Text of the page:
Silence means tacit approval for price hikes, says minister

Pakatan rally against assessment hikes at DBKL building in Kuala Lumpur, December 16, 2013. —  Picture by Saw Siow Feng
Pakatan rally against assessment hikes at DBKL building in Kuala Lumpur, December 16, 2013. — Picture by Saw Siow Feng

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KUALA LUMPUR, Dec 27 — The failure by Malaysians to officially complain of price increases caused by government measures indicated their approval for the policies, Domestic Trade, Cooperatives and Consumerism Minister Datuk Seri Hasan Malek said today.

He also insisted that prices were determined by consumers and that the government has no role or power over the matter.

“We haven’t received any complaints. People have not complained, which means there is support. We don’t control the price, the consumers control it,” he was quoted as saying by The Star on its website today.

Since September, Putrajaya has embarked on aggressive cost-cutting measures after pressure grew for it to rein in a chronic budget deficit that traces back to the Asian Financial Crisis of 1997 and which has left Malaysia’s national debt at just below a critical legal ceiling.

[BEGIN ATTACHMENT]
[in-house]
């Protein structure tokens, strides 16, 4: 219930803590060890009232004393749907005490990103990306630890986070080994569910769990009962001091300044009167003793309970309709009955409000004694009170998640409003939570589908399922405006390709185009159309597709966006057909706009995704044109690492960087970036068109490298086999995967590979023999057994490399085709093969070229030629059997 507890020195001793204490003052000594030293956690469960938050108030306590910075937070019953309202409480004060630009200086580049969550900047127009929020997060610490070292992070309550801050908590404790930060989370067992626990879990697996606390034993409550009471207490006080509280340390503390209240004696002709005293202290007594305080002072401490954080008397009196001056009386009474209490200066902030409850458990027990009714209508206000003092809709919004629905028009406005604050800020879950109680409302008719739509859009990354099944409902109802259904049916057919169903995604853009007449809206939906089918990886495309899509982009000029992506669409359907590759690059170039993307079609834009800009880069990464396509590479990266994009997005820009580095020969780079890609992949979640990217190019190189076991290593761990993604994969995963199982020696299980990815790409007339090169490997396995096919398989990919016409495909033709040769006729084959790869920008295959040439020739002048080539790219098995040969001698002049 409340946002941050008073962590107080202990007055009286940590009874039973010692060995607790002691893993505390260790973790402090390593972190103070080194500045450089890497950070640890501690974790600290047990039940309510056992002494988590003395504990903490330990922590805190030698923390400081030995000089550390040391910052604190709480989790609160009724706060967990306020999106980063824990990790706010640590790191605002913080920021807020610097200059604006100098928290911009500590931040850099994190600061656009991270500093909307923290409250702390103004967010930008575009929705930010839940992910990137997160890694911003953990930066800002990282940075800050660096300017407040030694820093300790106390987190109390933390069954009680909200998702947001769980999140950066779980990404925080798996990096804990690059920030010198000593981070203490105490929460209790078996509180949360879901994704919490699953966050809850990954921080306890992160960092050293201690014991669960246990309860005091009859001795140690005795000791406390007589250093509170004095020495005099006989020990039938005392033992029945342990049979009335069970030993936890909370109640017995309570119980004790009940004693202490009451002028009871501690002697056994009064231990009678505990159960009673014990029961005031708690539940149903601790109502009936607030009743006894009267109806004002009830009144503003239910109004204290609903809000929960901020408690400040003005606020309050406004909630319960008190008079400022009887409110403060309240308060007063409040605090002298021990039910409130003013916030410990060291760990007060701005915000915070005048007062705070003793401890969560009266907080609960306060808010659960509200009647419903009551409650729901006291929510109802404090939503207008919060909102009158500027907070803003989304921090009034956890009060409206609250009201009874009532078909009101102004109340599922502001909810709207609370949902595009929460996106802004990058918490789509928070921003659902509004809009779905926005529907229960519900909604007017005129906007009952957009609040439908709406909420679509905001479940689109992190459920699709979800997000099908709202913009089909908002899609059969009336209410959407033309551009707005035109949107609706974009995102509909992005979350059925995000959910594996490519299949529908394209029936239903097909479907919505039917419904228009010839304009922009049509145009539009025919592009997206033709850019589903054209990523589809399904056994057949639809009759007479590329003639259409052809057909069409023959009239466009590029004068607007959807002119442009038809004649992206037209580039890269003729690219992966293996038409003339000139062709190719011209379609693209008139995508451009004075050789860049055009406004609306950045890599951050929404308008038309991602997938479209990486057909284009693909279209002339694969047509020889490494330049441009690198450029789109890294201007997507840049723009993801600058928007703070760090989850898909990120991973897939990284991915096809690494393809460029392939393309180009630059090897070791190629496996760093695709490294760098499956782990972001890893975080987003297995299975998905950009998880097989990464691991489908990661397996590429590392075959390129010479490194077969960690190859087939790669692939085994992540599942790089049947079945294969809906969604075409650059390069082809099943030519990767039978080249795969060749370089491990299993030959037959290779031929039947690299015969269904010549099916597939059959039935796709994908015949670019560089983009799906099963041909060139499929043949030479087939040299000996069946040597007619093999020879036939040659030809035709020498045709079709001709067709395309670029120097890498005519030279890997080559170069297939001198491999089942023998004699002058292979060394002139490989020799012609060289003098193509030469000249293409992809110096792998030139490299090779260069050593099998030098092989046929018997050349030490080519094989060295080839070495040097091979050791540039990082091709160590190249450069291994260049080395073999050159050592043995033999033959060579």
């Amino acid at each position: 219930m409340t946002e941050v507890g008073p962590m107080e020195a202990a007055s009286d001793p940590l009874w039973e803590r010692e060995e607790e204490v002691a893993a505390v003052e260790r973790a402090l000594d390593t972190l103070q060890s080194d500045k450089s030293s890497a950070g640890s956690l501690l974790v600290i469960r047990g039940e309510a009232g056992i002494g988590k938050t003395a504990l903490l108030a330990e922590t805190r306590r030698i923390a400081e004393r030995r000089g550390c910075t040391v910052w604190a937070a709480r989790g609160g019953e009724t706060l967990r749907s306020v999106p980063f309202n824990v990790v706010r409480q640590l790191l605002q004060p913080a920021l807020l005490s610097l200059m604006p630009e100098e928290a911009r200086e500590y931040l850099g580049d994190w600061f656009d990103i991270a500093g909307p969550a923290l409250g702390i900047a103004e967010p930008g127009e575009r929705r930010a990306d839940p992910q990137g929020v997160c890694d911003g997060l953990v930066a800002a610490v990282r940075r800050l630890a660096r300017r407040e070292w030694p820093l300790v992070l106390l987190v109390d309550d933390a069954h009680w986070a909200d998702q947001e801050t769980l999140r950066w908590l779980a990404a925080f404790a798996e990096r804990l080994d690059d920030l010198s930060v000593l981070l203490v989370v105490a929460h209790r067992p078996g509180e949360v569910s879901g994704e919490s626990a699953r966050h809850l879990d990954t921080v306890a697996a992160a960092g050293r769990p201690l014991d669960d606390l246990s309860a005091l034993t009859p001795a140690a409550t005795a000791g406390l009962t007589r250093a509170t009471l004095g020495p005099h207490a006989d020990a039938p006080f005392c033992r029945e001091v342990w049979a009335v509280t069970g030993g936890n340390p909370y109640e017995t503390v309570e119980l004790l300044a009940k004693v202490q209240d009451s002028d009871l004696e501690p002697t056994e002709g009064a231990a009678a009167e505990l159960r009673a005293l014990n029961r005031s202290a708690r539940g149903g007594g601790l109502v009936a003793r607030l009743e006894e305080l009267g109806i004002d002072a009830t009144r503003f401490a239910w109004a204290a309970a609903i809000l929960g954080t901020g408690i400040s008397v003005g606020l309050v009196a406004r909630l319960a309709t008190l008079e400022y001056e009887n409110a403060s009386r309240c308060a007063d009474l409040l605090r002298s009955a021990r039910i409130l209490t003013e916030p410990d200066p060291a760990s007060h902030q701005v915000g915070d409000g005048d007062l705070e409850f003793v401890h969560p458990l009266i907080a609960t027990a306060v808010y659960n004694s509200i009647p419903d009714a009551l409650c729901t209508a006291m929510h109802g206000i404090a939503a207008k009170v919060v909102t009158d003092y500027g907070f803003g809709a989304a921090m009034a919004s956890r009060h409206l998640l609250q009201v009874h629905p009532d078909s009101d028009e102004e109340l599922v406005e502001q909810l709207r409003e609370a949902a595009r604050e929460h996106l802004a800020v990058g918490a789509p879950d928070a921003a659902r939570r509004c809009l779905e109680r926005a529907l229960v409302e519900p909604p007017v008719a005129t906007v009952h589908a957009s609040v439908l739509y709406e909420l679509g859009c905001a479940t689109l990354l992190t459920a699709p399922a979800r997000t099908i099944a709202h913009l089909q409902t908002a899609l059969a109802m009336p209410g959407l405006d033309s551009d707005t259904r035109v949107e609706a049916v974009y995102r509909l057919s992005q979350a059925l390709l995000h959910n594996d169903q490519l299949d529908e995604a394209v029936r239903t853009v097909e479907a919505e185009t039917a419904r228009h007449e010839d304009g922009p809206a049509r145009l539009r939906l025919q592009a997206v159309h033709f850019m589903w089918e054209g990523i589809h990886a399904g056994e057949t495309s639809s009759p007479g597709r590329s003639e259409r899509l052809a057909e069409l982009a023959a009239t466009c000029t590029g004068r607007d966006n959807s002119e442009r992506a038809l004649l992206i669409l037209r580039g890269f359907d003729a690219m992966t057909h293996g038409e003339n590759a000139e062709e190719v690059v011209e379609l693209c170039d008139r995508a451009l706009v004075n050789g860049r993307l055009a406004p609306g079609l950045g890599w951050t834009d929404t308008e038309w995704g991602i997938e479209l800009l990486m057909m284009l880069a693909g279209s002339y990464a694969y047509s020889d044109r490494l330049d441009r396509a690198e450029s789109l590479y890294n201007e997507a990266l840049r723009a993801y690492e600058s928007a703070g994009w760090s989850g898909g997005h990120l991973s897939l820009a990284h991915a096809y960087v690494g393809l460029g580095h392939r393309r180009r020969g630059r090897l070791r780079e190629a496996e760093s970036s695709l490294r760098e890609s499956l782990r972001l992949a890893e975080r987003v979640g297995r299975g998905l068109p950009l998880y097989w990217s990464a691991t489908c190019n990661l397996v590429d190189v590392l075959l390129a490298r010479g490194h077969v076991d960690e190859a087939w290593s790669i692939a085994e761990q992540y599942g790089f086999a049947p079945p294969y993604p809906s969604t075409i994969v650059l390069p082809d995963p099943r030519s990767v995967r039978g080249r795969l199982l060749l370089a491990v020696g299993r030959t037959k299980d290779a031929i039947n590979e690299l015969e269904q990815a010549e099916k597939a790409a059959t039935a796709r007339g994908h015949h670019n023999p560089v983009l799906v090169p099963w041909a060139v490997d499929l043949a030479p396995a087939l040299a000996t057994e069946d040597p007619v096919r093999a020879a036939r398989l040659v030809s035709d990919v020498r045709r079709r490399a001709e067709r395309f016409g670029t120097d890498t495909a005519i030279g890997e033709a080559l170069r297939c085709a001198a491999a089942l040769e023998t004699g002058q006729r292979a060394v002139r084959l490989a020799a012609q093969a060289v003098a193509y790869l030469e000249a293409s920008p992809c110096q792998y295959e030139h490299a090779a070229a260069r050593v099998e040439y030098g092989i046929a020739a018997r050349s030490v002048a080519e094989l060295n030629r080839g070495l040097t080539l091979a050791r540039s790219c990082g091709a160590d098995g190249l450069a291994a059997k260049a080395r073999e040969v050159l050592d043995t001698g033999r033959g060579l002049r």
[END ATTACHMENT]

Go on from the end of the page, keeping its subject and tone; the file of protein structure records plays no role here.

It has pledged to bring its overspending down from around 5 per cent of gross domestic product now to 3 per cent by 2015.

Among others, it has reduced fuel subsidies, removed price control for sugar, allowed an increase in electricity tariffs and confirmed the introduction of the goods and services tax (GST) all within the space of four months.

Yesterday, former prime minister Tun Dr Mahathir Mohamad urged Putrajaya to balance the national budget by trimming its own expenditure before looking to add to the financial burdens of Malaysians.

The nation’s longest serving prime minister pointed out that there was ample opportunity to reduce wastages and leakages as evidenced by the annual Auditor-General’s report, before resorting to new and higher taxes.

Today, Hassan disagreed with Dr Mahathir’s suggestion but said the government would take it into consideration.

“We will look at Tun’s views as well as those of the public. We want the best system.” 

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